Skills.net gets international recognition

 

The Victorian Government’s Skills.net program is a finalist in the world’s largest community information technology awards, the Global Bangemann Challenge.

The statewide community Internet learning and access program is among nine finalists selected from 67 international entrants in the Challenge’s Equal Access to Networking category.

A jury of 28 information-technology specialists from 20 countries had judged Skills.net as one of the best of its kind in the world.

The winners will be announced in Stockholm on June 9.

More than 700 international entries were entered in 11 categories for the Challenge, including electronic commerce and information technology in education.

The Minister for Information Technology and Multimedia, Alan Stockdale, said: "Skills.net was chosen as a finalist for its success in helping more than 18,000 Victorians learn to understand and use the Internet, particularly those who might not otherwise have access.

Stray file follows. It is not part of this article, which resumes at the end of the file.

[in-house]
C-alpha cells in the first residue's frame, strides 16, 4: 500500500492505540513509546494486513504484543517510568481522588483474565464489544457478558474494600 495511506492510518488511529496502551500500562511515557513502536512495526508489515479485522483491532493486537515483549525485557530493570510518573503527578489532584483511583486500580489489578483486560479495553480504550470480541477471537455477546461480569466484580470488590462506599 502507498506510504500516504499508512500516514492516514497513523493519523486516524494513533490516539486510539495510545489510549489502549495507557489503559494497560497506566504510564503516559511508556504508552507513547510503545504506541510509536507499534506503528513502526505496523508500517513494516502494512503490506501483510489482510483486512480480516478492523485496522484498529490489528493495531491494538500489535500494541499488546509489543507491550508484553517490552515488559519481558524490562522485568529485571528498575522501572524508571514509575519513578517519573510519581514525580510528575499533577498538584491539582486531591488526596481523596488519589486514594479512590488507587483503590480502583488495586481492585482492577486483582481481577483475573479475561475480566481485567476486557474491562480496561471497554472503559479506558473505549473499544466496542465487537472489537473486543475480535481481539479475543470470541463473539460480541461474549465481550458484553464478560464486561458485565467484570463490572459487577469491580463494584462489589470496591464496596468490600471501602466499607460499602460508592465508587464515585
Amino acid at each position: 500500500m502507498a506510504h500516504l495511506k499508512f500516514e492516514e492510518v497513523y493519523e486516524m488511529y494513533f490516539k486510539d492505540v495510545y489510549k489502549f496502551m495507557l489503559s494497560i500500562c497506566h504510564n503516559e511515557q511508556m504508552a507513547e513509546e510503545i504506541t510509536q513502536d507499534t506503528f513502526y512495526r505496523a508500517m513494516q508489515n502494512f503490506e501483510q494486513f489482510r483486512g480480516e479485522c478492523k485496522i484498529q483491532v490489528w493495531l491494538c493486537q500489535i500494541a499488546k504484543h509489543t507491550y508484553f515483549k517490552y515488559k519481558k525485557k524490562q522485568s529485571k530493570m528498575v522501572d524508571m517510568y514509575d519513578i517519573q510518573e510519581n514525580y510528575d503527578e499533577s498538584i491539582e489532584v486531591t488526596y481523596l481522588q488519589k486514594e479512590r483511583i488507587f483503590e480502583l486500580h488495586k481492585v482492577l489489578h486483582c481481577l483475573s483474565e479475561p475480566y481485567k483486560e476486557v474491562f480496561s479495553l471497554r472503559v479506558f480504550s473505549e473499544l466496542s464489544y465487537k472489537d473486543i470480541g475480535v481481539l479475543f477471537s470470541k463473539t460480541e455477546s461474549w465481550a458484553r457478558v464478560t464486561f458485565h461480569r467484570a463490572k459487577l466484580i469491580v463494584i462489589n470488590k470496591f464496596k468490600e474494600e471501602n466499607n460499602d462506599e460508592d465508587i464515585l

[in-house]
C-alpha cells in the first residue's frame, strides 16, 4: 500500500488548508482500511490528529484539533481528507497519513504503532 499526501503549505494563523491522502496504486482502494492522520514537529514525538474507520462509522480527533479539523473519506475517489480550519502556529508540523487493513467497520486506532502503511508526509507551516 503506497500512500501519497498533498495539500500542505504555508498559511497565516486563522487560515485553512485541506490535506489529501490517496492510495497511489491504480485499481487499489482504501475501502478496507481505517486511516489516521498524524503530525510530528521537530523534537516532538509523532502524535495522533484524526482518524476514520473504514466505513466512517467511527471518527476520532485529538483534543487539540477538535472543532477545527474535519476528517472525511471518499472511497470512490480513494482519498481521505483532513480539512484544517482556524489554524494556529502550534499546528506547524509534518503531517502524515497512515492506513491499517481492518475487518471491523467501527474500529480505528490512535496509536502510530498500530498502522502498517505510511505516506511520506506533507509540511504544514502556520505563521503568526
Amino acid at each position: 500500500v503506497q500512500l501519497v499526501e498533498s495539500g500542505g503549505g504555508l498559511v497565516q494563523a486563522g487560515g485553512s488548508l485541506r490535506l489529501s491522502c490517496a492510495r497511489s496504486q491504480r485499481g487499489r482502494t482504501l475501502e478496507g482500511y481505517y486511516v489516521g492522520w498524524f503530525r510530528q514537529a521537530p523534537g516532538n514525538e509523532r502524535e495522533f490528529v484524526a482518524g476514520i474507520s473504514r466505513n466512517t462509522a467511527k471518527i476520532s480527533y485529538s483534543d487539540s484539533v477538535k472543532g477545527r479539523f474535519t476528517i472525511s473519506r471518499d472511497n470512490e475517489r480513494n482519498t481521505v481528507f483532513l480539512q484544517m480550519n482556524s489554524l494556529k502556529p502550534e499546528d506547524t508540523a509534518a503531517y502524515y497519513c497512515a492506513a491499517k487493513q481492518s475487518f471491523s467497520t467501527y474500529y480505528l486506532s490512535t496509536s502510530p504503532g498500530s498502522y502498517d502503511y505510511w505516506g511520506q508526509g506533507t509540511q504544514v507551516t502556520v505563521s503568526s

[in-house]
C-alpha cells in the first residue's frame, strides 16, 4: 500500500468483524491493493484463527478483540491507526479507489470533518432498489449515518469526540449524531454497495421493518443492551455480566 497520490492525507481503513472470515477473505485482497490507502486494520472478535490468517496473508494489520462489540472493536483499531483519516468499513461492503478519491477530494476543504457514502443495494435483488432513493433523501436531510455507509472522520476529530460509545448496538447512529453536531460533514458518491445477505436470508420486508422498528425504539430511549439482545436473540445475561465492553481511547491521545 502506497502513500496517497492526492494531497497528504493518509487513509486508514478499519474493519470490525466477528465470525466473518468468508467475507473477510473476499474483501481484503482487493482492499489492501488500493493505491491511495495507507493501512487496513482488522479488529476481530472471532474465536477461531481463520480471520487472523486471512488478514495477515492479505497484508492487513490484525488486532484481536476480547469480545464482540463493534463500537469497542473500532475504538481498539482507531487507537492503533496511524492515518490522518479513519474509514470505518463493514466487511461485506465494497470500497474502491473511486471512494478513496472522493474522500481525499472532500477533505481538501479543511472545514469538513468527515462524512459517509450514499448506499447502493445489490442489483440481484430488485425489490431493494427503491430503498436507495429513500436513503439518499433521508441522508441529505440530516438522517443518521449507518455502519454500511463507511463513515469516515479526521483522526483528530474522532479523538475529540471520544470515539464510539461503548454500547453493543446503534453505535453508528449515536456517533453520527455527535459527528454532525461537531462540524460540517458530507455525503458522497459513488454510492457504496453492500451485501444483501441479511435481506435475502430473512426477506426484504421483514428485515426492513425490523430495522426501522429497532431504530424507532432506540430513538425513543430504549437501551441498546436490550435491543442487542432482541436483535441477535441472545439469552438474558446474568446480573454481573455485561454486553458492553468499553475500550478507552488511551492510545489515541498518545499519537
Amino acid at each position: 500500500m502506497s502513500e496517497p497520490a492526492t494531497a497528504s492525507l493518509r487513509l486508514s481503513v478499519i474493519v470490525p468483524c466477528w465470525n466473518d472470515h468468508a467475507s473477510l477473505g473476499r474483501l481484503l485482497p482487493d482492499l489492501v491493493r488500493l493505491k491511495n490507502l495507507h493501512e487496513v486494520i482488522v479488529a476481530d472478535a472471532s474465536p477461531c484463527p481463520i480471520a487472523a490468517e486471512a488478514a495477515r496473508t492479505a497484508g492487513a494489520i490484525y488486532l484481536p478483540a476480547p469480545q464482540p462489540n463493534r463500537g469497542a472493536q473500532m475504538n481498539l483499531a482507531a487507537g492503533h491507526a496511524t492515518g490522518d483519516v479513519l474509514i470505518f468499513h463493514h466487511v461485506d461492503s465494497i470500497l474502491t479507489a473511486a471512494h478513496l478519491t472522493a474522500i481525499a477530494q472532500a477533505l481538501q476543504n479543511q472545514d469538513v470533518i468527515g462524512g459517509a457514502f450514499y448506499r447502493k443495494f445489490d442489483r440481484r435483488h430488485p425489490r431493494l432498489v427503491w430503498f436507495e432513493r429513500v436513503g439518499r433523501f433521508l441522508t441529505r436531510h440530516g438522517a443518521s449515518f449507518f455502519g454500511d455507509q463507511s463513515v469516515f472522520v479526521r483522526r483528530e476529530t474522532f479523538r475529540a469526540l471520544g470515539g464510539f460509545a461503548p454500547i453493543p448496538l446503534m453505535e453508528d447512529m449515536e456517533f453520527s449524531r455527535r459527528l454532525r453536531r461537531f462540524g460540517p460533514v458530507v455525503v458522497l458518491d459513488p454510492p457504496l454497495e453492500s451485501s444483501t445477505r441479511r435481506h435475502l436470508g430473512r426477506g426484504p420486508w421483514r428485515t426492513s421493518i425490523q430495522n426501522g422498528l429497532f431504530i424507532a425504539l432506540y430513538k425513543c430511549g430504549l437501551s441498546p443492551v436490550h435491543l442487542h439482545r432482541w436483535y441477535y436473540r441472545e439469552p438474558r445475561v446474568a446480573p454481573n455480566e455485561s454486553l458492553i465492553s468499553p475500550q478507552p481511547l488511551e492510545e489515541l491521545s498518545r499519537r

"These have included general programs as well as targeted projects for groups such as farmers, young unemployed, the elderly, disabled, and women living in regional and isolated parts of the state."

Multimedia Victoria funds Skills.net and the State Library Service Provider VICNET, co-ordinates it. It has provided almost 100,000 hours and 57,000 training hours on more than 2000 computers since its inception.

The Global Bangemann Challenge was inspired by European Union Commissioner, Martin Bangemann, who co-authored the 1994 blueprint for the European Union’s move in the Information Age, The Bangemann Report.

For more information on Skills.net and the Global Bangemann Challenge, visit their sites on the Internet.

(News Release, Office of the Minister for Information Technology and Multimedia, May 27, 1999)